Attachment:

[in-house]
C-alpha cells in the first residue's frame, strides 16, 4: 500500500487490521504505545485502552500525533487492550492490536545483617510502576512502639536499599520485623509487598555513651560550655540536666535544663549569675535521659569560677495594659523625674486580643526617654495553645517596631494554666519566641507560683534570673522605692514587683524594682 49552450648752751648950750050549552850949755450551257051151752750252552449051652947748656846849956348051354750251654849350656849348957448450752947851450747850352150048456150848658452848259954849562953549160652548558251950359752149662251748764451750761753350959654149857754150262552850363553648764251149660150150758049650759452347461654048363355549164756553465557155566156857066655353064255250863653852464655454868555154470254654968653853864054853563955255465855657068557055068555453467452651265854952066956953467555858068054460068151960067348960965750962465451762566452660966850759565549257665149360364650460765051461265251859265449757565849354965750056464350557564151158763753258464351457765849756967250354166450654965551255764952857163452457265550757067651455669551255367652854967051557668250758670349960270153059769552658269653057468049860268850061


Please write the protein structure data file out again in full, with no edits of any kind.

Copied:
[in-house]
C-alpha cells in the first residue's frame, strides 16, 4: 500500500487490521504505545485502552500525533487492550492490536545483617510502576512502639536499599520485623509487598555513651560550655540536666535544663549569675535521659569560677495594659523625674486580643526617654495553645517596631494554666519566641507560683534570673522605692514587683524594682 49552450648752751648950750050549552850949755450551257051151752750252552449051652947748656846849956348051354750251654849350656849348957448450752947851450747850352150048456150848658452848259954849562953549160652548558251950359752149662251748764451750761753350959654149857754150262552850363553648764251149660150150758049650759452347461654048363355549164756553465557155566156857066655353064255250863653852464655454868555154470254654968653853864054853563955255465855657068557055068555453467452651265854952066956953467555858068054460068151960067348960965750962465451762566452660966850759565549257665149360364650460765051461265251859265449757565849354965750056464350557564151158763753258464351457765849756967250354166450654965551255764952857163452457265550757067651455669551255367652854967051557668250758670349960270153059769552658269653057468049860268850061